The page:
Uber is good on the outside, but inside, the mood is somber, like a death scene.
I look at the time. It is 8.15pm sharp. We have just completed a dinner with a visiting friend from Tanzania. He signals his departure and I announce that I am about to get him an uber back to his hotel.
I tap the uber app and wait. The driver is a few meters from where we are, and the app indicates he will take 1 minute to get to us. We leave our seats and wait outside. After about three minutes, we call him but he does not respond.
In another five minutes, the app now indicates he is leaving the CBD. We call him again and he does not pick. 15 minutes later, we are still struggling to reach him.
To our utter shock, the driver initiates the cancellation and we get charged a cancellation fee.
We request for another one and the request/driver just disappears on the screen.
Across the street, there are double parked taxis, with yellow taxi lightboxes on the roof. We walk across and find one driver looking at the uber app, he is obviously a disguised uber driver.
We ask him whether he can take us to Kiambu road, he agrees and says “uber would have charged you kes400, so I will charge you the same”, essentially avoiding the 25% Uber commission.
I like uber, you just tap the app on your phone and you get shuttled to where you want in a matter of minutes, without the hustle of having to endure driving on the horrible Nairobi roads or the careless matatus.
But that is where it ends.
Uber, the epitome of digital disruption, is a mixed bag of good and bad, a reminder of neo-slavery.
So, I enquire from the Uber driver why they are behaving this way. In fact, he gets quite upset.
“Go to any Uber drivers house and tell me whether you can find electronics for Ksh20,000 ($200). Why should I drive drunk guys around town for free? Look at this vehicle, from here to Westlands and back it will consume Ksh200 fuel, yet I will have charged the client 200 and uber will have taken their 20 – 25% commission, what am I working for? Why are we working for someone who does not care or understand us?”
I tell him to calm down because I am not the uber guy.
His answers are telling….
This week I have taken uber nearly every day.
Each time I am about to alight, the driver reads out the fare. Ksh420 or Ksh460. He painfully stretches his hand to take the money, as he closes the current trip to try source for a lucky trip back to his station so as to at least to cover his fuel cost, the pain in his eyes all too visible. This is the same distance we used to pay Ksh1300 or Ksh1700.
“Now how do I feed my family with this kind of remuneration? I have to work like a donkey, without rest for me to put a meal on the table for my family. How am I supposed to run my life like this”? One uber guy asked me when I tipped him and he was quite impressed prompting me to ask why the tip meant so much for him.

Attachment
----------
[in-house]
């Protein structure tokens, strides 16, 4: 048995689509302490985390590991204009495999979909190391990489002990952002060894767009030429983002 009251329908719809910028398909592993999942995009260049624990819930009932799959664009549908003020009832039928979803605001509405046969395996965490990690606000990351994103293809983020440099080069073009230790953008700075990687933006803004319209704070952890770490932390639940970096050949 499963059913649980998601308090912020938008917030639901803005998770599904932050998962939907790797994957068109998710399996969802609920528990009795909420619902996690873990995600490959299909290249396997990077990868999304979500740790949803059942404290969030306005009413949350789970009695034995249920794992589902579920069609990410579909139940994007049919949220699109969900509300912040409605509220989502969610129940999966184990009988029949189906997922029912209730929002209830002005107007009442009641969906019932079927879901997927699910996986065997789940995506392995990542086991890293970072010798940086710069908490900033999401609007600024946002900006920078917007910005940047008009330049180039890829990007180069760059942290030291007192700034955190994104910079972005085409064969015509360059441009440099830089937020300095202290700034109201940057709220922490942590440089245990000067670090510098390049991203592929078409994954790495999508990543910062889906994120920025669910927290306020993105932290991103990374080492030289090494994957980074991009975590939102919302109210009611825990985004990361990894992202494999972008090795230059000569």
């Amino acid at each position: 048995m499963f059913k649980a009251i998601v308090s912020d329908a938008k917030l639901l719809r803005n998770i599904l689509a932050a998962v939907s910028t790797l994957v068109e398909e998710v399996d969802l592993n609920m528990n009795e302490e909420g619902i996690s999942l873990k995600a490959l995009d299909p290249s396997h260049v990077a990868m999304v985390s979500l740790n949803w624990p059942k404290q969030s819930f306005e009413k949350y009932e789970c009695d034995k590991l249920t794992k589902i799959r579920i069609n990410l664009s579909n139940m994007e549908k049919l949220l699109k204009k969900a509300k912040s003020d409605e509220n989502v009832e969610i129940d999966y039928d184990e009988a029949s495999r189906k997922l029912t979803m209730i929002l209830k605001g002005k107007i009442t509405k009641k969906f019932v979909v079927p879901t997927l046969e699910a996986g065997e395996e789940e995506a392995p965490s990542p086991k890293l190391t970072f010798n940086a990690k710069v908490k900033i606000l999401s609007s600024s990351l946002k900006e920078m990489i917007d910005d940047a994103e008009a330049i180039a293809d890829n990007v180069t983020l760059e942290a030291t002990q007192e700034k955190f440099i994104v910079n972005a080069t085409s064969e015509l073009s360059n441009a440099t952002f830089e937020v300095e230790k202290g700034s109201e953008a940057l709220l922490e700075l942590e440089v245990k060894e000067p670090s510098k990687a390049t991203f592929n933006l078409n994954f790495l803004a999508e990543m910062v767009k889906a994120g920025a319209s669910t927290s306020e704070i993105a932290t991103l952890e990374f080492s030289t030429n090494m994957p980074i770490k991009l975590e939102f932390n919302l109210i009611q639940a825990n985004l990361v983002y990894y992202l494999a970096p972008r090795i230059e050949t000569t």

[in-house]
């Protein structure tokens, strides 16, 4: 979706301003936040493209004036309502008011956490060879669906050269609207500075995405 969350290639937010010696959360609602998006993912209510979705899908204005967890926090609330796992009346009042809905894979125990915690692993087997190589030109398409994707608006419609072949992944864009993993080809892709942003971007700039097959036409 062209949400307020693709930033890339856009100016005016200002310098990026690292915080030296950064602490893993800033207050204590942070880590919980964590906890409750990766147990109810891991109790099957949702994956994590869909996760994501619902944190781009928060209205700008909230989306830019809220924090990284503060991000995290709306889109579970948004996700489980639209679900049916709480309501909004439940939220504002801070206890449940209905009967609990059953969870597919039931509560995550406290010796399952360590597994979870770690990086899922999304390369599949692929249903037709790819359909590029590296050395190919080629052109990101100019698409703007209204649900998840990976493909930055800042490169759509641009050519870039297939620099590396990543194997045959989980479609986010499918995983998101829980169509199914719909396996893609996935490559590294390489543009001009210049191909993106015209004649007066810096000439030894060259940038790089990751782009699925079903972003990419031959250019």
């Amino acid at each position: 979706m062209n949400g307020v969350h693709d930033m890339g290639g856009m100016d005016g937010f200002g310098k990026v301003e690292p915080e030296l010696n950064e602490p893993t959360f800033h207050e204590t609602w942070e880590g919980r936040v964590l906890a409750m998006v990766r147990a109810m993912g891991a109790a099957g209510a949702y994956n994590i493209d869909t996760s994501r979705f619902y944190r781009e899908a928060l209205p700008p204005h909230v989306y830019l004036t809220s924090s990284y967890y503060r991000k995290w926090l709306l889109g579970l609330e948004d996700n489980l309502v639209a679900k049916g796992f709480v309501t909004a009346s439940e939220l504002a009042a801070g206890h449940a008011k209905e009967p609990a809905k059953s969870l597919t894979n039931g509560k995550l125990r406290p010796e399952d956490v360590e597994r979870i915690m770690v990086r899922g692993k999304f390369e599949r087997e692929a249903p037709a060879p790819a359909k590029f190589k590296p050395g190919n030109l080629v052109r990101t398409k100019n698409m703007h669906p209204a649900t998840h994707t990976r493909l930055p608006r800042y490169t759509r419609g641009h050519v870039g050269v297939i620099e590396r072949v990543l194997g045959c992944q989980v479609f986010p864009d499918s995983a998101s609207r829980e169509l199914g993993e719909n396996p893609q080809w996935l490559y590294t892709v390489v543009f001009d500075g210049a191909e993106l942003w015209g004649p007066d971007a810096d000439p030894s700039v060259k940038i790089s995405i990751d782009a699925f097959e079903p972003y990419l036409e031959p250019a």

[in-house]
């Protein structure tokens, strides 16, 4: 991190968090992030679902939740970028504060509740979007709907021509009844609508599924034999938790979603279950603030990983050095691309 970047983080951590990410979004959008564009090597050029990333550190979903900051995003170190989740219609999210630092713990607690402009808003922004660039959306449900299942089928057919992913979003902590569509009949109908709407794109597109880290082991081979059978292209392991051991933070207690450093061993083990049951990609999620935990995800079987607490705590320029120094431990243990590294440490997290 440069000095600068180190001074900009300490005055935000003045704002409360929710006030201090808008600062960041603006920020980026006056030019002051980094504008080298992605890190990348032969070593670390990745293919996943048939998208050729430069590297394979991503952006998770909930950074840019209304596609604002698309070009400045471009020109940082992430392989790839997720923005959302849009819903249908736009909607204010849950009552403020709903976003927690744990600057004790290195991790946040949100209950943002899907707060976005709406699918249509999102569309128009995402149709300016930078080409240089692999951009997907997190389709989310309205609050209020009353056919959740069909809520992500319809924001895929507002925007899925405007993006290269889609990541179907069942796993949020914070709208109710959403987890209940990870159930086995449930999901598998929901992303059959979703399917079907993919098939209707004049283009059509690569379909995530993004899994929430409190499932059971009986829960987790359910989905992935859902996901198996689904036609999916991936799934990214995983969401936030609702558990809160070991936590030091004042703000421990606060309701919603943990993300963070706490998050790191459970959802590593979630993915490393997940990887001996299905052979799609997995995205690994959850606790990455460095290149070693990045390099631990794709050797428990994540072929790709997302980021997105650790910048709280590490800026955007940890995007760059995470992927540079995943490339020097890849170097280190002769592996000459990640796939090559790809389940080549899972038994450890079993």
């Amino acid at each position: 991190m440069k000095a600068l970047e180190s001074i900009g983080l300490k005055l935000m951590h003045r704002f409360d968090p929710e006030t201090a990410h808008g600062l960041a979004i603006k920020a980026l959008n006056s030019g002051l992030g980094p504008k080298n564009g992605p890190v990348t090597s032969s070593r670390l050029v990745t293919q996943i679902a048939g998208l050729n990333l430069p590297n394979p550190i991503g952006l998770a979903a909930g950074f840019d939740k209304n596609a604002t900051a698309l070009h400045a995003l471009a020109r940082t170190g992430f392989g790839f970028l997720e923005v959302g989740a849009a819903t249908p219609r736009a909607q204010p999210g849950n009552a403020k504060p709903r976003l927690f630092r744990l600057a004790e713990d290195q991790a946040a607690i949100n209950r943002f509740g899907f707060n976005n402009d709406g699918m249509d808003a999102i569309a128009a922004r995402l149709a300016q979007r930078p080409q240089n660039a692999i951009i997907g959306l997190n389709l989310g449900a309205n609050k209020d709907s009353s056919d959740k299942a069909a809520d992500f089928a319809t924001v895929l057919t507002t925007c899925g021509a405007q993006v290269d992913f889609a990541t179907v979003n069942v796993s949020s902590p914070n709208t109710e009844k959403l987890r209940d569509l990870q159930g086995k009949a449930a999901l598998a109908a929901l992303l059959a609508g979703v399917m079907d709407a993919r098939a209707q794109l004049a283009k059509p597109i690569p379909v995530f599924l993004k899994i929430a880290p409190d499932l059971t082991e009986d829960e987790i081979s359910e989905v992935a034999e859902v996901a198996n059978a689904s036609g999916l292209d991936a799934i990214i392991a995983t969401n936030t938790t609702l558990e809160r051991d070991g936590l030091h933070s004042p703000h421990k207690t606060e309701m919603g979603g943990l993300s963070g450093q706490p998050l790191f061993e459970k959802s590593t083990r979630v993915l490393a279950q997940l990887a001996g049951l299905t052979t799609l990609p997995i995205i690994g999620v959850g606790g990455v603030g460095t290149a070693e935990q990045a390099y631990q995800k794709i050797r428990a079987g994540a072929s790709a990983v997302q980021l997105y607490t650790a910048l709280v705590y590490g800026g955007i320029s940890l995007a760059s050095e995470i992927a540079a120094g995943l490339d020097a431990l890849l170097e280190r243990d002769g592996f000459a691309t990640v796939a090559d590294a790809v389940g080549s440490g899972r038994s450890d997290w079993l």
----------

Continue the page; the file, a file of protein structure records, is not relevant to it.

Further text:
Now, look, uber in its monstrous quest to dominate the market has dropped taxi service prices in Kenya to dangerously low levels. Levels that are unsustainable and exploitative to the drivers and unable to afford decent lives.
In its quest for utter domination, it seems to negate the very concept of “Live and let live”. Its motto seems to be, kill all other players and remain as the only player in the market, then raise your prices to make a kill from your now monopoly status.
In trying to kill all other taxi players and achieve a monopoly, Uber is draining the blood and life out of its drivers.
Consumers are happy that prices are this low, however, this is exactly what happened with Safaricom. They started by being the cheapest player in the market, gained a commanding consumer majority, and now they are the price leaders, even the Kenya Competition Authority will take direction from them.
As you step into that uber, how do you feel when you pay the driver next to nothing. How is this driver supposed to be the one to finance your drinking sprees around town?
As right-thinking consumers, we should reject what is unfair pricing especially when it is being financed by the same person who needs the money for a livelihood.
The Taxi drivers’ lamentations, go-slows and even strikes to create awareness around this obvious market malpractice have fallen on deaf government ears and now it is time for the public to question the model because sooner or later, it is this same public that will bear the brunt of a rogue monopoly. As the African saying goes, we are feeding a monster that will feed on us later.
Of course, the Kenya Competition Authority is asleep now and will wake up years later to hoodwink Kenyans that it is doing something to help a situation that would already be bad.
Instead of enslaving our drivers who are trying to make a decent living out of taxi services, Uber should finance their quest for monopoly by foregoing their commissions and plowing some of the profits they make to compensate the drivers.